Toronto police released a picture of an unidentified deceased man believed to be another victim of “alleged serial killer” Bruce McArthur while announcing Monday that a seventh set of dismembered remains has been found at a home where he did landscaping work.
Detective Sgt. Hank Idsinga said police have shown the picture of the bearded, darker skinned man to locals and have tried to identify him using their own investigative techniques, but have been unsuccessful.
"I do not want to release this picture and I'm doing so as a last resort," Idsinga told reporters Monday.
"I've never done this and I do it with great hesitation," he added, noting that the man is believed to have been dead at the time the photograph was taken.
Idsinga declined to say how police obtained the picture and it’s not clear if the remains of the seventh man are of the same man seen in the picture. All of the remains have been found in large planters at a Toronto home McArthur frequented.
Investigators have identified three sets of remains so far — 49-year-old Andrew Kinsman, 50-year-old Soroush Mahmudi and 40-year-old Skandaraj Navaratnam.
McArthur is charged with first-degree murder in their deaths, as well as the presumed deaths of 44-year-old Selim Esen; Majeed Kayhan, 58; and Dean Lisowick, either 43 or 44. Police have said they believe there are more victims.
The 66-year-old grandfather and former mall Santa Claus has not entered a plea. His case is due back in court March 14. Edward Royle, a lawyer for McArthur, previously declined to comment on the case and didn't respond to a message from the Associated Press seeking comment on Monday.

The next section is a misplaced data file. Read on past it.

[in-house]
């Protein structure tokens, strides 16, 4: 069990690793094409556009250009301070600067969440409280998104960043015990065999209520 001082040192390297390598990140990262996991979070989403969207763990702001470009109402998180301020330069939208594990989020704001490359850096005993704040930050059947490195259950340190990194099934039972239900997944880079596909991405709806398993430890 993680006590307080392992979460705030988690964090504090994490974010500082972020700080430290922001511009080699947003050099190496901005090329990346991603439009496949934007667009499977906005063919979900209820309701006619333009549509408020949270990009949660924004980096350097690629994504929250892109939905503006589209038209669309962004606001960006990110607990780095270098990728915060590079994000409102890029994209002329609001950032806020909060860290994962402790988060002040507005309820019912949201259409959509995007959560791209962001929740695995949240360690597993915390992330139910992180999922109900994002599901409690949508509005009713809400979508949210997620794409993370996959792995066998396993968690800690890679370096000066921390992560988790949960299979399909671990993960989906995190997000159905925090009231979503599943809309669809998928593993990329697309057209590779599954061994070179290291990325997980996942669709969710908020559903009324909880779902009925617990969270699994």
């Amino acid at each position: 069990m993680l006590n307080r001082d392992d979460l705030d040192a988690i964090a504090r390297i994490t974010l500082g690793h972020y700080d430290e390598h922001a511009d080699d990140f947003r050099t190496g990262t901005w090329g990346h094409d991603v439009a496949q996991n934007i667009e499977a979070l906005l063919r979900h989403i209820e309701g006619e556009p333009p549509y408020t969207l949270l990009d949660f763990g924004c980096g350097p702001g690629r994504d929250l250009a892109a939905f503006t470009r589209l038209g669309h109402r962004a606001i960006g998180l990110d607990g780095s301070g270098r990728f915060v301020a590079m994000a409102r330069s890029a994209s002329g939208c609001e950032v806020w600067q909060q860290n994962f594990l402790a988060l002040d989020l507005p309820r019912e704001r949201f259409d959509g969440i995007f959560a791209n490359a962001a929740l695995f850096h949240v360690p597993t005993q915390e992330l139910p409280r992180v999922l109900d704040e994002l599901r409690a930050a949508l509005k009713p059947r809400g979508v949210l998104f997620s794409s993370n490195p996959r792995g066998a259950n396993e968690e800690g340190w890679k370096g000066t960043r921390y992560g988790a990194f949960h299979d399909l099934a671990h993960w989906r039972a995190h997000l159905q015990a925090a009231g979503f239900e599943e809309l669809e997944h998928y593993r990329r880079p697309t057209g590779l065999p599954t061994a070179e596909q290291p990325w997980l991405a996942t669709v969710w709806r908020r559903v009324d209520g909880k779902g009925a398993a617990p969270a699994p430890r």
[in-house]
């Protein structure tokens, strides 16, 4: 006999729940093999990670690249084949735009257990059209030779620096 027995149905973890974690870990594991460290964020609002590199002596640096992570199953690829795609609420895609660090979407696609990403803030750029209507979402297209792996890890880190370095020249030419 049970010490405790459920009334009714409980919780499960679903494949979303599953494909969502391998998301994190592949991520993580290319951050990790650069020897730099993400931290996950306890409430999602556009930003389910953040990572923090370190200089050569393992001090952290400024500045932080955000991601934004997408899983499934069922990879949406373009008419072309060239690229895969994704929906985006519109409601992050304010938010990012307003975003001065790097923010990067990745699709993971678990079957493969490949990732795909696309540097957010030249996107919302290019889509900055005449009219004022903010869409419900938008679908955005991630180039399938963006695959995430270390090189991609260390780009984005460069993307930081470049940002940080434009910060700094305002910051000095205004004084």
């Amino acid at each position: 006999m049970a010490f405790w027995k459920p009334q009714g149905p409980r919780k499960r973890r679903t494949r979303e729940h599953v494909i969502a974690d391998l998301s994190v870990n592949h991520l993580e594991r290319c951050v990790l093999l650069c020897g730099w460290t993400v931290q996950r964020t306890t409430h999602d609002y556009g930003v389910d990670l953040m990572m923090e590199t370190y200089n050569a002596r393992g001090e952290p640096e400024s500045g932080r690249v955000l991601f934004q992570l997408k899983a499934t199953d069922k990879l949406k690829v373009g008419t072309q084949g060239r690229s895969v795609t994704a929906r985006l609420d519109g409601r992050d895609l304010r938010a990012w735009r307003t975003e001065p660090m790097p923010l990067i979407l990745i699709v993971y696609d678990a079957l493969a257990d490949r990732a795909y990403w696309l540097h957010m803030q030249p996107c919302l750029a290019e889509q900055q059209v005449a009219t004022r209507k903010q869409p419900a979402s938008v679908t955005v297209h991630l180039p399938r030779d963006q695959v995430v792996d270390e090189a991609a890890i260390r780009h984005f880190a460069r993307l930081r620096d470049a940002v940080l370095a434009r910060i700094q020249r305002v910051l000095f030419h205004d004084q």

"The city of Toronto has never seen anything like this," Idsinga said in late January, following McArthur’s arrest on the 18th of that month. "It is unprecedented and draining. He's an alleged serial killer and he's taken some steps to cover his tracks."
"I do not want to release this picture and I'm doing so as a last resort."
Authorities have checked at least 30 other places the landscaper was known to have worked, including some of Toronto's wealthiest neighborhoods, and have collected at least 15 planters.
Investigators say McArthur is believed to have met his victims in Toronto's Gay Village neighborhood and on gay dating apps for older and large men with names such as "SilverDaddies" and "Bear411." Edward Royle, a lawyer for McArthur, has declined comment on the case and McArthur has yet to enter a plea.
A suggestion by Toronto's police chief last week that McArthur would have been arrested sooner if the public had been more cooperative with investigators has angered LGBTQ residents and could worsen already strained relations, community leaders told the Associated Press.
Toronto Police Chief Mark Saunders said in an interview with the Globe and Mail that "nobody" came to officers with information in 2012 when police launched a special task force called Project Houston to investigate three missing South Asian or Middle Eastern men from the city's gay village.
"I've heard a lot of sources say certain things, and had those sources said those things thing when we had Project Houston, I think there is a very strong potential that the outcome could have been different," Saunders said. "We knew that people were missing and we knew we didn't have the right answers. But nobody was coming to us with anything."
But Haran Vijayanathan, executive director of the Alliance for South Asian AIDS Prevention advocacy group, said Saunders should retract what he said.
"This is actually just going to push that divide a bit further and not allow people to work together," Vijayanathan said. "The chief is creating his own problems now."
Toronto city Councilor Kristyn Wong-Tam, whose district includes Toronto's Gay Village, said she was shocked by the comments and called them inaccurate.
"I know for a fact that the community rallied around asking for additional resources and attention to the missing men (as early as 2010 and 2011)," she said.
In addition to working as a self-employed landscaper, McArthur allegedly also worked as a Santa Claus at the Agincourt Mall in Toronto, the Global News reported.
McArthur appears to have run into money problems in the past as he declared bankruptcy in 1999, according to the CBC. He also was handed a two-year conditional sentence for assault in 2003 after attacking a man with a metal pipe in Toronto in 2001, the news agency added.
The Associated Press contributed to this report.